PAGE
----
4. Trust is paramount
One of today’s biggest hindrances to getting customers is the ability to demonstrate that you can be trusted. I think a fair judgment would be to say that skepticism is at an all-time high due to the continuing fallout we see in our society via the news media. Websites with shabby written content, overused stock photography and low-quality content will often cause potential prospects to leave your site. You must show social proof, a physical address, the people in your company and case studies on how your product or service is being used.  The quality or lack-there-of in design can either inject instant credibility or disgust in your visitor.

5. A website doesn’t guarantee you’ll be found
The digital game has changed thanks to Google. Recent algothrim changes have sifted the wheat from the chaff on search engine results pages (SERPS). Only sites with relevant content will be ranked higher. Higher rankings mean more traffic, which mean more leads, which means more customers. A website isn’t enough, its just the beginning. What good is a website if no one is able to find you? If your aim is to have a website, then mission accomplished, but if your goal is to build a business — then the ability to generate revenue becomes job one. Only through creating fresh relevant content, remarkable content offers, and then optimizing that content for search engines promoted through social media will you begin to generate traffic and ultimately leads that convert into customers. According to Google, “Our guidance to webmasters is the same as always — we encourage original, high-quality content, since that’s what’s best for web users.” Notice, they didn’t say website. (SOURCE: Forbes)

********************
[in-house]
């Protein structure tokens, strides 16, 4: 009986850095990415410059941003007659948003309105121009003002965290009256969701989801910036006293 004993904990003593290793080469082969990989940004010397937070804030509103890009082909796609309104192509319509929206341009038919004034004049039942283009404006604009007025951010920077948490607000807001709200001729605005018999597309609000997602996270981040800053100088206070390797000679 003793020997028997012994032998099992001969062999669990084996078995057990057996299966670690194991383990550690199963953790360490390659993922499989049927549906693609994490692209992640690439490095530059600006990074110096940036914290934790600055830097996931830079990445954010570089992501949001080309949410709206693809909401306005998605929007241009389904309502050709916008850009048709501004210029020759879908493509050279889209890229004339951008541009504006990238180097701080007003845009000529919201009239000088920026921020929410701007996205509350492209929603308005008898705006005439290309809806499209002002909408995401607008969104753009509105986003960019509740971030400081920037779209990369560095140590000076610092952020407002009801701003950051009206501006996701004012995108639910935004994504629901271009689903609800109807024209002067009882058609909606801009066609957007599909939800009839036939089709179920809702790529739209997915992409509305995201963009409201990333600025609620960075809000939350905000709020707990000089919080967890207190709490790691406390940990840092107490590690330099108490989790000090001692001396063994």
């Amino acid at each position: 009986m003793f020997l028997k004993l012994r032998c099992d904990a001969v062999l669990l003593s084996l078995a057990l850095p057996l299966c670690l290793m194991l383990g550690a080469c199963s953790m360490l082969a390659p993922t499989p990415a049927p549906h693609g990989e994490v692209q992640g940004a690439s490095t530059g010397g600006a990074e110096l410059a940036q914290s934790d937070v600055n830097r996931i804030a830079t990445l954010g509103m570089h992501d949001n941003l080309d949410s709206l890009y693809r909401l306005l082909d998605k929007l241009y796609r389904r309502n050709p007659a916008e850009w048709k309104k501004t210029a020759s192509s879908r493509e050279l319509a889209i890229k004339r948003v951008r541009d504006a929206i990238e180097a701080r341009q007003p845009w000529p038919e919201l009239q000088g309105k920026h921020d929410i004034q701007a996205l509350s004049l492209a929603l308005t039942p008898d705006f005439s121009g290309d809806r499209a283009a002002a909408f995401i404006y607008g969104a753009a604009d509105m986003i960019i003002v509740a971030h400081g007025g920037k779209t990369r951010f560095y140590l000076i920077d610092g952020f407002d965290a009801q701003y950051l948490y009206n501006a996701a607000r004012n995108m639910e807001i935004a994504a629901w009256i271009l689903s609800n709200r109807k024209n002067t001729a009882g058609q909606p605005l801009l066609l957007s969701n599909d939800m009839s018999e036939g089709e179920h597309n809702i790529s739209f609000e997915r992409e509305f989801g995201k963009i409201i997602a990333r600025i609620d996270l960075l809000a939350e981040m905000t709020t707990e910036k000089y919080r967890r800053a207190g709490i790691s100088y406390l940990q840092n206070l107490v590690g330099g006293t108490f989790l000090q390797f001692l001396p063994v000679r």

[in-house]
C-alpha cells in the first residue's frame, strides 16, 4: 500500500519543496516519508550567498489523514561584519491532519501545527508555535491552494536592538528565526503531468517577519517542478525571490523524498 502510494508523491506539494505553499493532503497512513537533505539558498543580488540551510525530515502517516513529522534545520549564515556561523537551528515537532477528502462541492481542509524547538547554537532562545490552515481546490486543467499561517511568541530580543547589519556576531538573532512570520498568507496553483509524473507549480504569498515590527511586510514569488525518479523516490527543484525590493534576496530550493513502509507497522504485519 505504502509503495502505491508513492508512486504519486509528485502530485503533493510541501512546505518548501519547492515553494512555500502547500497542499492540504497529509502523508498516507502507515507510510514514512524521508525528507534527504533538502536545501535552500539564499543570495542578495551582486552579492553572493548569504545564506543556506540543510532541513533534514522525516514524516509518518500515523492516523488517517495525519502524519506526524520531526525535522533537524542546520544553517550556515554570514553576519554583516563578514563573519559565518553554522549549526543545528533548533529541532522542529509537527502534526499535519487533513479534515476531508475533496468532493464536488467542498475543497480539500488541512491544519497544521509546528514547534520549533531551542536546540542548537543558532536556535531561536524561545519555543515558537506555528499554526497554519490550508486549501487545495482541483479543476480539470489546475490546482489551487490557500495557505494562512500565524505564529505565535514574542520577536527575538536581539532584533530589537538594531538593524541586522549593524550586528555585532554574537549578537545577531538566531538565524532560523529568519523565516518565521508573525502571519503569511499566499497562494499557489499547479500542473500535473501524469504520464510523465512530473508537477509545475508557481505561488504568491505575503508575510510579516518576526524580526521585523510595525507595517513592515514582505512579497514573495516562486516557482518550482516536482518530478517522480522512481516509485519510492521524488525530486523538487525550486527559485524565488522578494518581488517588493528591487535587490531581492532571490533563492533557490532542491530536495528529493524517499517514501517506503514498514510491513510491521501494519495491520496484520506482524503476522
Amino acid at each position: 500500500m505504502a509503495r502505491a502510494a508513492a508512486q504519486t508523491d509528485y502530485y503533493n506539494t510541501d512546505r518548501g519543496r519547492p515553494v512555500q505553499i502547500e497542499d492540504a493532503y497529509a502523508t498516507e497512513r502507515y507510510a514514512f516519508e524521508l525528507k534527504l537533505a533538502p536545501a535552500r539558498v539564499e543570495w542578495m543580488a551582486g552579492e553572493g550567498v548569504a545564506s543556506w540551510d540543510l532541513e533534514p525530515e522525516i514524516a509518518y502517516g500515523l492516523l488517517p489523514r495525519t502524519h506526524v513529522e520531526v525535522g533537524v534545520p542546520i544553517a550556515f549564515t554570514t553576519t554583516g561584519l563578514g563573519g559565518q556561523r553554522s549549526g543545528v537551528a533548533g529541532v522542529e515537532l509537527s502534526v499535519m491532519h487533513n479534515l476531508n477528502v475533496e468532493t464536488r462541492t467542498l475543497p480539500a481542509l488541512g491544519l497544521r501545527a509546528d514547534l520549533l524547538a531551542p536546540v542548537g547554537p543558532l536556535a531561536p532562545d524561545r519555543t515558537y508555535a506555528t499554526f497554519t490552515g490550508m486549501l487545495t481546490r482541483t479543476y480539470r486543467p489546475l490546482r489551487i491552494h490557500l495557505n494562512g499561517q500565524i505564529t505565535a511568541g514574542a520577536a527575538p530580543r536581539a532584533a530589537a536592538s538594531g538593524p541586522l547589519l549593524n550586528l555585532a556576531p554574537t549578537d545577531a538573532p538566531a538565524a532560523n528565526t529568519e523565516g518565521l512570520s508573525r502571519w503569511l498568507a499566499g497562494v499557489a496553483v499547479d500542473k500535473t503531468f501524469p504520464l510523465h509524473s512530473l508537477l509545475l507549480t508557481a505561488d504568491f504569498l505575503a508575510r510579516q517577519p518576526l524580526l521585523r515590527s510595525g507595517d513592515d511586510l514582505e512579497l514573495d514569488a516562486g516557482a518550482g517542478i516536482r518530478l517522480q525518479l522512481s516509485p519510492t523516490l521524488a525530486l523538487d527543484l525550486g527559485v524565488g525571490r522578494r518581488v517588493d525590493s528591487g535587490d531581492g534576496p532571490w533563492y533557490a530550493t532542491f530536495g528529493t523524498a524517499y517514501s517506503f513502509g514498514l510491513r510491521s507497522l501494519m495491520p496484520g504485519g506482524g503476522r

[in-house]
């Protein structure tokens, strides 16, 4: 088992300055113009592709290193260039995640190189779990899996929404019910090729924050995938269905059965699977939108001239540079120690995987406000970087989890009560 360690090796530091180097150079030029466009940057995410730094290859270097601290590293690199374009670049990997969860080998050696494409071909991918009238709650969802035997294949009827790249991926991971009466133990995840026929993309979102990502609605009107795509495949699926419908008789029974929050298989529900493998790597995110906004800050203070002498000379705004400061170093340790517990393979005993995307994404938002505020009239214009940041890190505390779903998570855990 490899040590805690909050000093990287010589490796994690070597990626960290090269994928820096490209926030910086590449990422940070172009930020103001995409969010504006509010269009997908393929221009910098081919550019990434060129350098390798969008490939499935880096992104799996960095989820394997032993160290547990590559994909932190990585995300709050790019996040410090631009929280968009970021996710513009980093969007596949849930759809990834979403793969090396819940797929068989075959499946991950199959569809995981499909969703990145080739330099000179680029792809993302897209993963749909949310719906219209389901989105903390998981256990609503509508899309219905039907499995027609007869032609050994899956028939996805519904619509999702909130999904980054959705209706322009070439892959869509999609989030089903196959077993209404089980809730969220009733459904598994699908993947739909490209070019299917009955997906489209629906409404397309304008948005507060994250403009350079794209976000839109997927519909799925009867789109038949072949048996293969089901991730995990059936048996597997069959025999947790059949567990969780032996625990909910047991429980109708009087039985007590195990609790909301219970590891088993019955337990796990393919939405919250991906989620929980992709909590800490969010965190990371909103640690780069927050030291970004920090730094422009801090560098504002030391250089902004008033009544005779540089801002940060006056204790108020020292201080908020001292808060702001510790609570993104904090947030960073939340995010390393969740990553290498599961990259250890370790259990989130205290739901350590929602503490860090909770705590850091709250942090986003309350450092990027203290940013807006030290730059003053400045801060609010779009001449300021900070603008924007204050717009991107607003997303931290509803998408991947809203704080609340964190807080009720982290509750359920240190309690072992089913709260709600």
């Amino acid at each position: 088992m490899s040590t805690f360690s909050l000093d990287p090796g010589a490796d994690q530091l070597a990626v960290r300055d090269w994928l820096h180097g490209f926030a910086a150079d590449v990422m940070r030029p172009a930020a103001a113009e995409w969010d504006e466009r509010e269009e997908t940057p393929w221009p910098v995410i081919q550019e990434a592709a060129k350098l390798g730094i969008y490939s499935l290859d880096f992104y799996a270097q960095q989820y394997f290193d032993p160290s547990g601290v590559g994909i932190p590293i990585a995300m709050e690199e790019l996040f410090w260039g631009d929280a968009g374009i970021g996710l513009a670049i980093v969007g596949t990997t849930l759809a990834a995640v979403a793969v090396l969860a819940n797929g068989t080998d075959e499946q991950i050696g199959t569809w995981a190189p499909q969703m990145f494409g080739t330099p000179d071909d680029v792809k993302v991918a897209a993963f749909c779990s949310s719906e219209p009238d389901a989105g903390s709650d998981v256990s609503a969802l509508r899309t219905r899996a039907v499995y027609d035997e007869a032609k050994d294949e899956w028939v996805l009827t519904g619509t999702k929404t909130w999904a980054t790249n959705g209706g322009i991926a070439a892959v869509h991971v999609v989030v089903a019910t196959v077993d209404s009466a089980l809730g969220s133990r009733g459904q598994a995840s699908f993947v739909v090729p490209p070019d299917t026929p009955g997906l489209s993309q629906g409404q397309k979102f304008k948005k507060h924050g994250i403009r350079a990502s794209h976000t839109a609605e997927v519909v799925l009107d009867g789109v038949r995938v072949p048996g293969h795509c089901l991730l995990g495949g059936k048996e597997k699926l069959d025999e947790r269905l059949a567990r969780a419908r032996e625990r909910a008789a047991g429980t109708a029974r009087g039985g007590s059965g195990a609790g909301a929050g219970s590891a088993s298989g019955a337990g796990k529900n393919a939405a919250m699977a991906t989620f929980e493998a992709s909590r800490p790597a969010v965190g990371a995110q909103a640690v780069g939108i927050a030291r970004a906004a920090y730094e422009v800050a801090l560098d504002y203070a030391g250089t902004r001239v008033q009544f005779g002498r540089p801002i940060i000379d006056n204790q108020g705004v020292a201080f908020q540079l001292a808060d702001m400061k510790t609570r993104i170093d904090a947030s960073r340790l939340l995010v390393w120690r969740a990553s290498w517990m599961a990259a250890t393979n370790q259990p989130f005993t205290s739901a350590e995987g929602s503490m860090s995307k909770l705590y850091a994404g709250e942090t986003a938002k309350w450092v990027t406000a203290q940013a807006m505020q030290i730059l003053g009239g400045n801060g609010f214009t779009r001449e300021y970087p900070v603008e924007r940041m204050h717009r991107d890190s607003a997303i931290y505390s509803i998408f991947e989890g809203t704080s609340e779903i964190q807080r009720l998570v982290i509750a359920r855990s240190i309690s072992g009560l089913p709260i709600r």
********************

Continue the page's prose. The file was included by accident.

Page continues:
Final Thoughts
I understand that coming up with $1-5K for website can really pinch the bank account these days. Everything is changing and what was working yesterday is different today. If you don’t have a large budget, by all means go for a ‘free’ or ‘cheap’ website, but if you have the means, it’s well worth your investment to invest in a professional website design and do it right. There is no better time than right now to do it right.

Having a website isn’t what sells your services, great content does. If you have a ‘free’ or ‘discounted’ website and need help generating traffic, lead generation, customer acquisition or ROI analysis, contact us for a free Inbound Marketing Assessment.

54 Brilliant Home Page Designs

FREE DOWNLOAD: 54 Brilliant Home Page Design Ideas

You never get a second chance to make a good first impression. Having a website is just the first step into generating revenue online and growing your business.

In this quick flip book — we introduce you to some of the best home pages on the web. Use this resource to inspire your ideas when creating your business’ next website.

[easyembed field=”54brilliantCTA”]


Brand Development Inbound Marketing Consultant

By Josh Claflin, Brand Development, Inbound Marketing & Creative Strategy
Josh helps brands who are struggling to develop their brand; grow, stabilize or increase profits through their websites; increase revenue through online channels and enter the digital era of marketing.

Nine Tips to Make It In The Design (or any) Business

By Graphic Design Business, Small Business